Gag on naming minister's son

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The Independent Online
The Government is digging itself into a legal quagmire in a bid to forestall public identification of the teenage son of the Cabinet minister at the heart of the London pub cannabis affair.

Solicitors acting for the minister and his 17-year-old son, who is said to have admitted supplying less than two grams of the drug to a Daily Mirror reporter, yesterday telephoned newspapers warning them not to print either name.

Geoffrey Bindman, a leading London solicitor, said that officials in the department of the Attorney General, John Morris, were monitoring events and that naming the youth or his parent would constitute contempt.

Downing Street is determined to invoke the provisions of the 1933 Children and Young Persons Act, which prohibits the publication of the names of juveniles under 18, to ensure that the top-level minister's name remains secret. But there is unease in Labour's ranks that the minister's identity is being kept from the public while it is known throughout the media, Westminster and the "chattering classes" in the capital.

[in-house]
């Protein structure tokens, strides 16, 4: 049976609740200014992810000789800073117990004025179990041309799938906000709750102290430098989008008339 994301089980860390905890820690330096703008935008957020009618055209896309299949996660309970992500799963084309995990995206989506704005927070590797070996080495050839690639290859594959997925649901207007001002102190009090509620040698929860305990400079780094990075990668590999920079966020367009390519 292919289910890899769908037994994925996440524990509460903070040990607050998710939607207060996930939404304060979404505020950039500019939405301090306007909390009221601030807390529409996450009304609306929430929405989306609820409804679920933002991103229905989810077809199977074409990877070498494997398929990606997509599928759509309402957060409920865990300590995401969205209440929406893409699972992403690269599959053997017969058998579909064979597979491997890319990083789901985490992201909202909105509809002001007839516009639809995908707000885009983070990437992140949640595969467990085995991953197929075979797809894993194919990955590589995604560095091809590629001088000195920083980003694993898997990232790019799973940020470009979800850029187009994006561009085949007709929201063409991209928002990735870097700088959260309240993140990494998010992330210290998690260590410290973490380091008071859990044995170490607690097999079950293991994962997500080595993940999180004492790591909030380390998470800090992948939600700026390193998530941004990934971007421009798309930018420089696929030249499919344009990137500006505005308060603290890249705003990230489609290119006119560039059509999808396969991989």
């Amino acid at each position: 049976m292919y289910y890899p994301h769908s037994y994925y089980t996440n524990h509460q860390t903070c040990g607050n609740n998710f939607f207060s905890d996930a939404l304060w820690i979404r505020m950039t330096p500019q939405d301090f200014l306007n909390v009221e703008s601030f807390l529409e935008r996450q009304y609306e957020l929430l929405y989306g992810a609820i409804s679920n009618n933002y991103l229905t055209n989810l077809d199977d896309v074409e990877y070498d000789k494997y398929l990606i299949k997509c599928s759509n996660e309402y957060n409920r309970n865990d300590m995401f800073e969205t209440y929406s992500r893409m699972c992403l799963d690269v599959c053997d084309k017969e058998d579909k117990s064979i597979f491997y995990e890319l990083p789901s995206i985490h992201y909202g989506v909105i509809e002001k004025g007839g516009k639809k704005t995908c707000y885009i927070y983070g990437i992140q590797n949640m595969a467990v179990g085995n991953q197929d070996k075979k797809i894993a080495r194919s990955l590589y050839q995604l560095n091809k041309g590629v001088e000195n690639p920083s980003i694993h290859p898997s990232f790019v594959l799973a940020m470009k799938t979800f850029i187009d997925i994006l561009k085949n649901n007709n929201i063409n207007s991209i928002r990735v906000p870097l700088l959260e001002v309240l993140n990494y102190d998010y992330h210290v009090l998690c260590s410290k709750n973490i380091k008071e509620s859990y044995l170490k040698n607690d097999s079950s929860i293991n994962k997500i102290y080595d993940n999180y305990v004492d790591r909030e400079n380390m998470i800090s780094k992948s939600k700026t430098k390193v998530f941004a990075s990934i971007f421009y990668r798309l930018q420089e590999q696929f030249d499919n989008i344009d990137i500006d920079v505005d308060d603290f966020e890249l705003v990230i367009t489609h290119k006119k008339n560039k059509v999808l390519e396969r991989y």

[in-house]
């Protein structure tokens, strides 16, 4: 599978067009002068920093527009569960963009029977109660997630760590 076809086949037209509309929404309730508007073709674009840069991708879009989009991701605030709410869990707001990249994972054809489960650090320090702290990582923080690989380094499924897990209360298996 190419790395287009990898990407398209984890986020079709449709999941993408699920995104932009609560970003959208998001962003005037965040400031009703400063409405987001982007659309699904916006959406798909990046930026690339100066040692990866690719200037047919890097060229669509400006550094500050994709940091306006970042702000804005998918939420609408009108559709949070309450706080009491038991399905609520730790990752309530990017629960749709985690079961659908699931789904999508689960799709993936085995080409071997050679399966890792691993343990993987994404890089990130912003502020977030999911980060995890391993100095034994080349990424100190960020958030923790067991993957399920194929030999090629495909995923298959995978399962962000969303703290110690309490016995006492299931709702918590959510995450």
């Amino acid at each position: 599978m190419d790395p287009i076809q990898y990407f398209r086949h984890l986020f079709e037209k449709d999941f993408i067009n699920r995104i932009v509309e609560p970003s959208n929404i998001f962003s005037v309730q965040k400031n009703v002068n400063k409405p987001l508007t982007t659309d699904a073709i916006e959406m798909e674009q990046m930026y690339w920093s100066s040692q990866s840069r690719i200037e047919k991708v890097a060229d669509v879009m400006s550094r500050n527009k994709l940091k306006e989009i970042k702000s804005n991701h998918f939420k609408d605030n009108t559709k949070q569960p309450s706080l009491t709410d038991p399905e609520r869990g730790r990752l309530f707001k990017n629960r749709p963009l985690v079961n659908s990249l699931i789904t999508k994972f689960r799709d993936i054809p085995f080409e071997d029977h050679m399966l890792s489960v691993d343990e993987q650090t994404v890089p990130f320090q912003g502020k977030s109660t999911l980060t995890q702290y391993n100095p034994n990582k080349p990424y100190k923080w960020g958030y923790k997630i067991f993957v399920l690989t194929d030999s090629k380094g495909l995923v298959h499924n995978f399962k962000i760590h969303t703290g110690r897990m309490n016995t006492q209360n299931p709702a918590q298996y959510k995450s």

Some MPs are also unhappy that the "fast track" punishment policy promised by Labour to bring persistent young offenders to book is now being used to hush up a political embarrassment for a Cabinet minister.

Det Chief Insp Keith Gausden, who will tomorrow take a statement from a Mirror reporter, Dawn Alford, about the alleged sale of cannabis to her by the youth for pounds 10, said yesterday the police were "under quite a degree of pressure to get this to the Crown Prosecution Service" for a decision on whether or not to prosecute the youth.

Paul Flynn, Labour MP for Newport West, said last night: "The minister's son ... must be treated in exactly the same way as anyone else." Putting him on the fast track "could be interpreted as preferential treatment to protect the minister", he said.

"Fast track law for juveniles was intended to get troublemakers off the streets, not to avoid embarrassment to ministers ... Certain Cabinet ministers have been sanctimonious and censorious in denouncing those who sell recreational drugs and have insisted that the parents must share the blame. The minister concerned could be open to the accusation of saying one thing and doing another."

The Home Secretary, Jack Straw, has turned down a formal approach for an interview from the Independent on Sunday.

A Labour MP, Charles Clark, last night admitted he had taken drugs "a couple of times in my late teens" but said he had never bought or traded in them and was opposed to the legalisation of cannabis.

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